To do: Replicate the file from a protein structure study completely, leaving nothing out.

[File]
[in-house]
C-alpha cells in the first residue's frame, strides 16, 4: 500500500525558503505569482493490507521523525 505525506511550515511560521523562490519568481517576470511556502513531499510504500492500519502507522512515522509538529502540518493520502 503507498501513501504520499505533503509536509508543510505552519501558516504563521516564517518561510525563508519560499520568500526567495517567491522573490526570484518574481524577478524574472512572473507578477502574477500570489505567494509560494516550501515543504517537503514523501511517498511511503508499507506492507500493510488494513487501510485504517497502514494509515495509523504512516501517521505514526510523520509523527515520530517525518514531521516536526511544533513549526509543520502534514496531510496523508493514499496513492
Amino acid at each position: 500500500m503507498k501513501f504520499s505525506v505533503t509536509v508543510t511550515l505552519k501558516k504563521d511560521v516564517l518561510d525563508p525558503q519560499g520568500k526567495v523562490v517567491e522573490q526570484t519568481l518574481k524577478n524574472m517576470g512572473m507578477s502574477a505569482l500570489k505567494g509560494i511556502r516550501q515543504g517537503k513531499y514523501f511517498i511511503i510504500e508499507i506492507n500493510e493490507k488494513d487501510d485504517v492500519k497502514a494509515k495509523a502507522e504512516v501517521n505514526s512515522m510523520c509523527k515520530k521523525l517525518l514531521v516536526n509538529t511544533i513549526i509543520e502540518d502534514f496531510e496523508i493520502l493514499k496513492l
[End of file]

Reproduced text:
[in-house]
C-alpha cells in the first residue's frame, strides 16, 4: 500500500525558503505569482493490507521523525 505525506511550515511560521523562490519568481517576470511556502513531499510504500492500519502507522512515522509538529502540518493520502 503507498501513501504520499505533503509536509508543510505552519501558516504563521516564517518561510525563508519560499520568500526567495517567491522573490526570484518574481524577478524574472512572473507578477502574477500570489505567494509560494516550501515543504517537503514523501511517498511511503508499507506492507500493510488494513487501510485504517497502514494509515495509523504512516501517521505514526510523520509523527515520530517525518514531521516536526511544533513549526509543520502534514496531510496523508493514499496513492
Amino acid at each position: 500500500m503507498k501513501f504520499s505525506v505533503t509536509v508543510t511550515l505552519k501558516k504563521d511560521v516564517l518561510d525563508p525558503q519560499g520568500k526567495v523562490v517567491e522573490q526570484t519568481l518574481k524577478n524574472m517576470g512572473m507578477s502574477a505569482l500570489k505567494g509560494i511556502r516550501q515543504g517537503k513531499y514523501f511517498i511511503i510504500e508499507i506492507n500493510e493490507k488494513d487501510d485504517v492500519k497502514a494509515k495509523a502507522e504512516v501517521n505514526s512515522m510523520c509523527k515520530k521523525l517525518l514531521v516536526n509538529t511544533i513549526i509543520e502540518d502534514f496531510e496523508i493520502l493514499k496513492l